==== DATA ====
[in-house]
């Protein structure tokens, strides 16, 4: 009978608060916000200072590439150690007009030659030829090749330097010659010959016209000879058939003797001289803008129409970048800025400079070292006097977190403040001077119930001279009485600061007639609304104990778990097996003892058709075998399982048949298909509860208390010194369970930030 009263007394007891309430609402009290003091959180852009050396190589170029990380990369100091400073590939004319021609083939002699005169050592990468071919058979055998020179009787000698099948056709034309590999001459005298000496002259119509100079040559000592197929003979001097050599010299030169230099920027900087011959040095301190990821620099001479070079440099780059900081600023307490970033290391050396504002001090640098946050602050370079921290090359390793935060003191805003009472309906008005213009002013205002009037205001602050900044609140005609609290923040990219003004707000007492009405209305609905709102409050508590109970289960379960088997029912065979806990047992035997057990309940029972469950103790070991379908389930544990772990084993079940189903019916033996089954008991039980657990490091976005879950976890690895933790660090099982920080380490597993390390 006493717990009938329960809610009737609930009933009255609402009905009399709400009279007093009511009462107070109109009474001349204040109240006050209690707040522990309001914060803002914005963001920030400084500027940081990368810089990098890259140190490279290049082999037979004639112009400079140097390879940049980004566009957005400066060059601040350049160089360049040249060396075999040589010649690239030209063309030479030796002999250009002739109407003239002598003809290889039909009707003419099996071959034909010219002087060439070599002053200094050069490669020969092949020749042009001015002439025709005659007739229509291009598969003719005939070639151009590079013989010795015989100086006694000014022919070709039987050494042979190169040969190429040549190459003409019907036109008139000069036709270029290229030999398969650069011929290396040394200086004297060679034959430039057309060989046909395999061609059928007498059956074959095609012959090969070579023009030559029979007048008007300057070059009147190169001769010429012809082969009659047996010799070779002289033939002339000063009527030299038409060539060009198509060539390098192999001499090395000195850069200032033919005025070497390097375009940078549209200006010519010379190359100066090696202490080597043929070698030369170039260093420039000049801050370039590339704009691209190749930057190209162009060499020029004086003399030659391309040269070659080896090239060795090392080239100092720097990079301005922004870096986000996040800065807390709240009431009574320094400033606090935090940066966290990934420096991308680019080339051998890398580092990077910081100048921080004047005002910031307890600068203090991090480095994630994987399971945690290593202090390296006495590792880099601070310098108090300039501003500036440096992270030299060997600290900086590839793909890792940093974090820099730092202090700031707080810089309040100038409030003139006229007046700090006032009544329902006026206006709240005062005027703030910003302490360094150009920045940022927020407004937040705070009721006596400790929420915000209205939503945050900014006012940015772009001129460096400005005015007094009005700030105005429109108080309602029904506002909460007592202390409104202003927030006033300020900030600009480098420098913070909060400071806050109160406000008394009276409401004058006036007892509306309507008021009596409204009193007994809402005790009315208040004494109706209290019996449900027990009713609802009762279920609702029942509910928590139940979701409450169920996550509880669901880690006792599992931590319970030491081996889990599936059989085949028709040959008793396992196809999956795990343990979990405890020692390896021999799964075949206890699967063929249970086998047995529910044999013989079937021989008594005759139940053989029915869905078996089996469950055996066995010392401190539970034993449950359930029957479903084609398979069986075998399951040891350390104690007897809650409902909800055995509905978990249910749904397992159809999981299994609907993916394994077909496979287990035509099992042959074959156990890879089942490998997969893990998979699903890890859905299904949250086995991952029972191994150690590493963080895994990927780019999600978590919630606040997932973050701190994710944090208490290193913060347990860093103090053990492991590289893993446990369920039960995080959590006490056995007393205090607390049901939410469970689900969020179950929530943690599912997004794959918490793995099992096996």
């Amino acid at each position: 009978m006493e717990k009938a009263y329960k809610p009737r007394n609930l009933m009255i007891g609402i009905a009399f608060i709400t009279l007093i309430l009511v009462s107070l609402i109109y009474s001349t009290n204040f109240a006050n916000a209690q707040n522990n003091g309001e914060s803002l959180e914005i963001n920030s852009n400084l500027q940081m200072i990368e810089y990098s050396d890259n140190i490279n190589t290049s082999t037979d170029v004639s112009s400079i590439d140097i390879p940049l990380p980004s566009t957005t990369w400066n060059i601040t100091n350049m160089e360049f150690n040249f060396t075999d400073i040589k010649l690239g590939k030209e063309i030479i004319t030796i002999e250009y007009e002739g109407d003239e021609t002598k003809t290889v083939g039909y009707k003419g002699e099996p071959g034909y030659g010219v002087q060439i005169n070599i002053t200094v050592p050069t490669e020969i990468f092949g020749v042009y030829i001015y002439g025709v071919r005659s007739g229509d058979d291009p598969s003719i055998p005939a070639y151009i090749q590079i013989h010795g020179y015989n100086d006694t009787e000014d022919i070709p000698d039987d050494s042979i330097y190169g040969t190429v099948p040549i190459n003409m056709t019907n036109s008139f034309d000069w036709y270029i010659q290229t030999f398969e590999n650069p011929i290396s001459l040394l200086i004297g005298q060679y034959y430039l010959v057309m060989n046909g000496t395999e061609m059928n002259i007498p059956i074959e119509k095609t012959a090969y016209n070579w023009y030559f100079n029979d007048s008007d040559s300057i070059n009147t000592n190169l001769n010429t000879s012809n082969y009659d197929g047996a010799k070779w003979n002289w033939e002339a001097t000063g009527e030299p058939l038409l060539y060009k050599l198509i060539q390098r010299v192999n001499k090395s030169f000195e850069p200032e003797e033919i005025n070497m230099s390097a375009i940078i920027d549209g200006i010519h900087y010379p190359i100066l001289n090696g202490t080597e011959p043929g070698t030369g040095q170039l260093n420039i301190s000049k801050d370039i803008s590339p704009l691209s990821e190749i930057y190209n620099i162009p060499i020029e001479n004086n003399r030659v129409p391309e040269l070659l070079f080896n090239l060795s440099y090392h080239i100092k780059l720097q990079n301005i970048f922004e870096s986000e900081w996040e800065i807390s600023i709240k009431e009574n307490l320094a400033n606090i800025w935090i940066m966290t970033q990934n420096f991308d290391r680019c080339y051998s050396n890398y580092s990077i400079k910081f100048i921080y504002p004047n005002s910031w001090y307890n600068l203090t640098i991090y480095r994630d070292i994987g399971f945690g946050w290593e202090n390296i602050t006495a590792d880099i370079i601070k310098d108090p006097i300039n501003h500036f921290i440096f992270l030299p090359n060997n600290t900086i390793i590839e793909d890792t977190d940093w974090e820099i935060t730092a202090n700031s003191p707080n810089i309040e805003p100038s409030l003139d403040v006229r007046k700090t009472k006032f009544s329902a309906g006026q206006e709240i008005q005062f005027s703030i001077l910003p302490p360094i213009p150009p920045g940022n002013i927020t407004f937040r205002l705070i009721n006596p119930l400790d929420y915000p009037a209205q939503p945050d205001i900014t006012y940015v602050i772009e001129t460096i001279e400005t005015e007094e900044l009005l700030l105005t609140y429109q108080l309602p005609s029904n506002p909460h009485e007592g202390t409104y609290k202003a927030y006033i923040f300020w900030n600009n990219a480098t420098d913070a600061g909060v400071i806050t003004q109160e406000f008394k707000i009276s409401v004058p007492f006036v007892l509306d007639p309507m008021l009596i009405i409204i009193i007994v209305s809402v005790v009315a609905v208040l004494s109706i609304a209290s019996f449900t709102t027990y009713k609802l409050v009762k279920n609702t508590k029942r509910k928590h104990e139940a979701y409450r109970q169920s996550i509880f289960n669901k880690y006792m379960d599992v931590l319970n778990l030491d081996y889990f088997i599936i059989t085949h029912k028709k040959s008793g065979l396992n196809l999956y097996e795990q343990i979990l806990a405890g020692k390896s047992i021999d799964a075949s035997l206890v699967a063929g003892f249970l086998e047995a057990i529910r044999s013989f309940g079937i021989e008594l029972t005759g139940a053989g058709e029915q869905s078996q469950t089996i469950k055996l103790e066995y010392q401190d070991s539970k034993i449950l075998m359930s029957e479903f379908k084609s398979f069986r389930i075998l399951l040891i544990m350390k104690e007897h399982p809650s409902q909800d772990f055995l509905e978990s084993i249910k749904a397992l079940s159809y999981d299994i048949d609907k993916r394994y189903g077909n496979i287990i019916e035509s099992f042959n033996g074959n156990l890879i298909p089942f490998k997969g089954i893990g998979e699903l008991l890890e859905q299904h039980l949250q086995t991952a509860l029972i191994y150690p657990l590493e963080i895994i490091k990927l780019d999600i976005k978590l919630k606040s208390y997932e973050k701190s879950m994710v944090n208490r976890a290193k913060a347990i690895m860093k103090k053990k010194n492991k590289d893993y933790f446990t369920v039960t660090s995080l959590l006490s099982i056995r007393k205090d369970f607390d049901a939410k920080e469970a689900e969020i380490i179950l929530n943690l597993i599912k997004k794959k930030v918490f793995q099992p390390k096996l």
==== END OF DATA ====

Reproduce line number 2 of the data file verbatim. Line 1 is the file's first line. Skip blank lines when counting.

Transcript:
């Protein structure tokens, strides 16, 4: 009978608060916000200072590439150690007009030659030829090749330097010659010959016209000879058939003797001289803008129409970048800025400079070292006097977190403040001077119930001279009485600061007639609304104990778990097996003892058709075998399982048949298909509860208390010194369970930030 009263007394007891309430609402009290003091959180852009050396190589170029990380990369100091400073590939004319021609083939002699005169050592990468071919058979055998020179009787000698099948056709034309590999001459005298000496002259119509100079040559000592197929003979001097050599010299030169230099920027900087011959040095301190990821620099001479070079440099780059900081600023307490970033290391050396504002001090640098946050602050370079921290090359390793935060003191805003009472309906008005213009002013205002009037205001602050900044609140005609609290923040990219003004707000007492009405209305609905709102409050508590109970289960379960088997029912065979806990047992035997057990309940029972469950103790070991379908389930544990772990084993079940189903019916033996089954008991039980657990490091976005879950976890690895933790660090099982920080380490597993390390 006493717990009938329960809610009737609930009933009255609402009905009399709400009279007093009511009462107070109109009474001349204040109240006050209690707040522990309001914060803002914005963001920030400084500027940081990368810089990098890259140190490279290049082999037979004639112009400079140097390879940049980004566009957005400066060059601040350049160089360049040249060396075999040589010649690239030209063309030479030796002999250009002739109407003239002598003809290889039909009707003419099996071959034909010219002087060439070599002053200094050069490669020969092949020749042009001015002439025709005659007739229509291009598969003719005939070639151009590079013989010795015989100086006694000014022919070709039987050494042979190169040969190429040549190459003409019907036109008139000069036709270029290229030999398969650069011929290396040394200086004297060679034959430039057309060989046909395999061609059928007498059956074959095609012959090969070579023009030559029979007048008007300057070059009147190169001769010429012809082969009659047996010799070779002289033939002339000063009527030299038409060539060009198509060539390098192999001499090395000195850069200032033919005025070497390097375009940078549209200006010519010379190359100066090696202490080597043929070698030369170039260093420039000049801050370039590339704009691209190749930057190209162009060499020029004086003399030659391309040269070659080896090239060795090392080239100092720097990079301005922004870096986000996040800065807390709240009431009574320094400033606090935090940066966290990934420096991308680019080339051998890398580092990077910081100048921080004047005002910031307890600068203090991090480095994630994987399971945690290593202090390296006495590792880099601070310098108090300039501003500036440096992270030299060997600290900086590839793909890792940093974090820099730092202090700031707080810089309040100038409030003139006229007046700090006032009544329902006026206006709240005062005027703030910003302490360094150009920045940022927020407004937040705070009721006596400790929420915000209205939503945050900014006012940015772009001129460096400005005015007094009005700030105005429109108080309602029904506002909460007592202390409104202003927030006033300020900030600009480098420098913070909060400071806050109160406000008394009276409401004058006036007892509306309507008021009596409204009193007994809402005790009315208040004494109706209290019996449900027990009713609802009762279920609702029942509910928590139940979701409450169920996550509880669901880690006792599992931590319970030491081996889990599936059989085949028709040959008793396992196809999956795990343990979990405890020692390896021999799964075949206890699967063929249970086998047995529910044999013989079937021989008594005759139940053989029915869905078996089996469950055996066995010392401190539970034993449950359930029957479903084609398979069986075998399951040891350390104690007897809650409902909800055995509905978990249910749904397992159809999981299994609907993916394994077909496979287990035509099992042959074959156990890879089942490998997969893990998979699903890890859905299904949250086995991952029972191994150690590493963080895994990927780019999600978590919630606040997932973050701190994710944090208490290193913060347990860093103090053990492991590289893993446990369920039960995080959590006490056995007393205090607390049901939410469970689900969020179950929530943690599912997004794959918490793995099992096996």